But now, I guess I've burned out, because I've still been very good, but now I only kinda want to smash something. Something small.












cafenowhere: coffee cup with sugar packets that read WTF (hammer head)
Tamora Pierce ([info]tammypiercesounds off about the upcoming NBC tv show "Playboy Club" that completely infuriates me as well, but for which I couldn't summon the necessary righteous eloquence.
cafenowhere: coffee cup with sugar packets that read WTF (book)
I love an unsympathetic protagonist--I AM an unsympathetic protagonist--but there's a world of difference between unsympathetic and just fucking annoying.

Last night I finished reading A Quiet Adjustment by Benjamin Markovits, which is about Annabella, who marries Lord Byron with predictably disastrous results. The deliberately affected narration reminded me of Jane Austen, with all its qualifications and discretion and seemingly contradictory descriptions. I almost stopped reading because "I don't have time for this. Say what you mean and mean what you say!" But, like Austen's books, this one teaches you how to read itself; there comes a critical mass of accumulation, repetition, and nuance, and one's focus suddenly shifts, like with a Magic Eye picture, and finally you can read between the lines. (Though there are bits of dialogue that still mystify me.)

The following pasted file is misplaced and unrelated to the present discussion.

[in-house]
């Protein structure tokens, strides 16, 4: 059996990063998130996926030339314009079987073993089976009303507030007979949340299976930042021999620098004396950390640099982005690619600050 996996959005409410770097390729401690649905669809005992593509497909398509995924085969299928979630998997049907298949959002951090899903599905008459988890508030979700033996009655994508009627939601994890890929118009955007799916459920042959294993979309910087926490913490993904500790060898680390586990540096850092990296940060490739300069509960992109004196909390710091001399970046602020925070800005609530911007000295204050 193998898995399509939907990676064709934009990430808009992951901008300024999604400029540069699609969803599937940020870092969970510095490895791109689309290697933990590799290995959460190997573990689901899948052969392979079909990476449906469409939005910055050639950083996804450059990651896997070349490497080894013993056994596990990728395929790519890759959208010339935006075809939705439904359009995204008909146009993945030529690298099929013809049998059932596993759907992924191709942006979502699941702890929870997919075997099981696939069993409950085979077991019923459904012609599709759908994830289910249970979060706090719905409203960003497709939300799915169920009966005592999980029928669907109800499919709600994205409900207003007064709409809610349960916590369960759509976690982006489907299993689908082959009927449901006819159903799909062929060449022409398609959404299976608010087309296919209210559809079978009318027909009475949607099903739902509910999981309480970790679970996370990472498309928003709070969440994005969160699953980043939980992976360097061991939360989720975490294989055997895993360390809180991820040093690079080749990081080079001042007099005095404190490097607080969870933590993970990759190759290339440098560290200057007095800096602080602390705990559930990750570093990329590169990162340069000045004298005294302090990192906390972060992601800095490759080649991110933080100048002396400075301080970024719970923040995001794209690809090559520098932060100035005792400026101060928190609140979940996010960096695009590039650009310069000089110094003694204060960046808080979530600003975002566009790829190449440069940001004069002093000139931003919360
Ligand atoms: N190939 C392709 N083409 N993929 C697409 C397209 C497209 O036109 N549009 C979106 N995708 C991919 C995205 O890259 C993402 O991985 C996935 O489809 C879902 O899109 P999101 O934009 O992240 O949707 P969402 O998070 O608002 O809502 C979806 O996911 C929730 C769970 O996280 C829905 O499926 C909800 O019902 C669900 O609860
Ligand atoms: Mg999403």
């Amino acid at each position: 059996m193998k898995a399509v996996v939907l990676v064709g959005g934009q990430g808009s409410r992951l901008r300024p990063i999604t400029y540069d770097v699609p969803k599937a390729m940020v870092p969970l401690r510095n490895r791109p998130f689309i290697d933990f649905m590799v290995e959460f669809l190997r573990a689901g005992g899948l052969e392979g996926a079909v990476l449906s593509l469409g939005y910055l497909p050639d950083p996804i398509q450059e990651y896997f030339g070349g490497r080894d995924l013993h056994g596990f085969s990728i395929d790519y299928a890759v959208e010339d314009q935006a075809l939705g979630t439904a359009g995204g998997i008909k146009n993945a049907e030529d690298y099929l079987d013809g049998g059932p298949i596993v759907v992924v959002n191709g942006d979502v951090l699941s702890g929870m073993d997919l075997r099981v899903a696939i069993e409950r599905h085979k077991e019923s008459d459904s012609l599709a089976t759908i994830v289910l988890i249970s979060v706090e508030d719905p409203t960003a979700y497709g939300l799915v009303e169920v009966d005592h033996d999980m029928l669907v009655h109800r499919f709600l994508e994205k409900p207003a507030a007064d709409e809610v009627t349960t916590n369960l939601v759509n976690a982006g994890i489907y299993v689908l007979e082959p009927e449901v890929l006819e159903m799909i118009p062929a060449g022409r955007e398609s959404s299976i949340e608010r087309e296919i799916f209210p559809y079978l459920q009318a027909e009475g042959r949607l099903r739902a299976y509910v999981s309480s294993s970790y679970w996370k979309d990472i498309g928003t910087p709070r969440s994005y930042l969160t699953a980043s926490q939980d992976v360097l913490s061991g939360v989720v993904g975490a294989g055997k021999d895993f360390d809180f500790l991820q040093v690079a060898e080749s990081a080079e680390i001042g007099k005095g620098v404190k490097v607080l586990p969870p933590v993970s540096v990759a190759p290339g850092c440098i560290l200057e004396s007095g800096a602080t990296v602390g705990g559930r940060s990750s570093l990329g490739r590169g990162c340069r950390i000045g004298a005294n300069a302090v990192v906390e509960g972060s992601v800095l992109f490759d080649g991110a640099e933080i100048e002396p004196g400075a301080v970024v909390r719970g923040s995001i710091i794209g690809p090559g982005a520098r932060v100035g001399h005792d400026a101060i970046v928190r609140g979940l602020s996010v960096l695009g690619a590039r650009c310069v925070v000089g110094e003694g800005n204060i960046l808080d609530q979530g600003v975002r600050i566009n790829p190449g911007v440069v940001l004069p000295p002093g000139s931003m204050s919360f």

Annabella is insufferably calculating, vain, and superior. Yet Markovits makes it clear to me for the first time just how suffocating women's roles were at the time, that an intelligent woman like Annabella was forced into vertiginous interiority because she wasn't allowed to direct that power outwards. Instead she measured every word and gesture, kept a running mental tally of "moral" victories and defeats, and orchestrated her relations with the precision and foresight of a chess master. (The reader can see very well how Annabella's daughter, Ada, would become the first computer programmer.) And yet, for all my understanding, I still didn't like her. Unlike the Marquise de Merteuil in Dangerous Liaisons, Annabella takes no pleasure in her machinations, demonstrates no verve or style in her persecution of her wayward husband or sister-in-law. She is neither hero nor villain.